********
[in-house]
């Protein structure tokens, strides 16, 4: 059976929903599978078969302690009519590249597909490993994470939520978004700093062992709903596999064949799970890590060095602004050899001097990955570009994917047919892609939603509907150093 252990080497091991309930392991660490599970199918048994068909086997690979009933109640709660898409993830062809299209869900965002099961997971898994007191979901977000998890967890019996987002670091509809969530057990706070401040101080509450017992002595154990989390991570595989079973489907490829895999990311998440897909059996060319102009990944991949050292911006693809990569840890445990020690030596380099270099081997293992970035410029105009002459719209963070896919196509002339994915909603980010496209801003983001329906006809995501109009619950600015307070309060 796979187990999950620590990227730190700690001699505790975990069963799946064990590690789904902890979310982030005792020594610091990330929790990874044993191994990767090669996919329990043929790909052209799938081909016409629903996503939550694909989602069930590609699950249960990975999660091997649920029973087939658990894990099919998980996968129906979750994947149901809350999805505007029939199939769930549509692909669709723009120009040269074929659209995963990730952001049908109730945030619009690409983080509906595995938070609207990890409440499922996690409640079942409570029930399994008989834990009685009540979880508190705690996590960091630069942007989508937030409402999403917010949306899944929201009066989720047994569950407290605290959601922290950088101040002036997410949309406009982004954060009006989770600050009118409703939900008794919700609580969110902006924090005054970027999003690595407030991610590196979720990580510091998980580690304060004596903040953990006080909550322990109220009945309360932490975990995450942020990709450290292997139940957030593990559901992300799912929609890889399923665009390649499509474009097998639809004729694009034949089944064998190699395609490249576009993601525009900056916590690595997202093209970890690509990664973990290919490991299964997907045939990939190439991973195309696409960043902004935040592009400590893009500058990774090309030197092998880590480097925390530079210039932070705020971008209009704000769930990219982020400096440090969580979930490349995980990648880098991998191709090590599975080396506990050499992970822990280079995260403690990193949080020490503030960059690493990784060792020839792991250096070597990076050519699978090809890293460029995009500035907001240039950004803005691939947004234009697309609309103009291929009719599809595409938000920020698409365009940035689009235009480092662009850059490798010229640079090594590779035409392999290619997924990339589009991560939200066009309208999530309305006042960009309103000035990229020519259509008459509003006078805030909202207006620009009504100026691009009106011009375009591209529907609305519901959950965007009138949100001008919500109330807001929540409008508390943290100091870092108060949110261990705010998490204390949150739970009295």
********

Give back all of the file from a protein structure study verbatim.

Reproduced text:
[in-house]
């Protein structure tokens, strides 16, 4: 059976929903599978078969302690009519590249597909490993994470939520978004700093062992709903596999064949799970890590060095602004050899001097990955570009994917047919892609939603509907150093 252990080497091991309930392991660490599970199918048994068909086997690979009933109640709660898409993830062809299209869900965002099961997971898994007191979901977000998890967890019996987002670091509809969530057990706070401040101080509450017992002595154990989390991570595989079973489907490829895999990311998440897909059996060319102009990944991949050292911006693809990569840890445990020690030596380099270099081997293992970035410029105009002459719209963070896919196509002339994915909603980010496209801003983001329906006809995501109009619950600015307070309060 796979187990999950620590990227730190700690001699505790975990069963799946064990590690789904902890979310982030005792020594610091990330929790990874044993191994990767090669996919329990043929790909052209799938081909016409629903996503939550694909989602069930590609699950249960990975999660091997649920029973087939658990894990099919998980996968129906979750994947149901809350999805505007029939199939769930549509692909669709723009120009040269074929659209995963990730952001049908109730945030619009690409983080509906595995938070609207990890409440499922996690409640079942409570029930399994008989834990009685009540979880508190705690996590960091630069942007989508937030409402999403917010949306899944929201009066989720047994569950407290605290959601922290950088101040002036997410949309406009982004954060009006989770600050009118409703939900008794919700609580969110902006924090005054970027999003690595407030991610590196979720990580510091998980580690304060004596903040953990006080909550322990109220009945309360932490975990995450942020990709450290292997139940957030593990559901992300799912929609890889399923665009390649499509474009097998639809004729694009034949089944064998190699395609490249576009993601525009900056916590690595997202093209970890690509990664973990290919490991299964997907045939990939190439991973195309696409960043902004935040592009400590893009500058990774090309030197092998880590480097925390530079210039932070705020971008209009704000769930990219982020400096440090969580979930490349995980990648880098991998191709090590599975080396506990050499992970822990280079995260403690990193949080020490503030960059690493990784060792020839792991250096070597990076050519699978090809890293460029995009500035907001240039950004803005691939947004234009697309609309103009291929009719599809595409938000920020698409365009940035689009235009480092662009850059490798010229640079090594590779035409392999290619997924990339589009991560939200066009309208999530309305006042960009309103000035990229020519259509008459509003006078805030909202207006620009009504100026691009009106011009375009591209529907609305519901959950965007009138949100001008919500109330807001929540409008508390943290100091870092108060949110261990705010998490204390949150739970009295």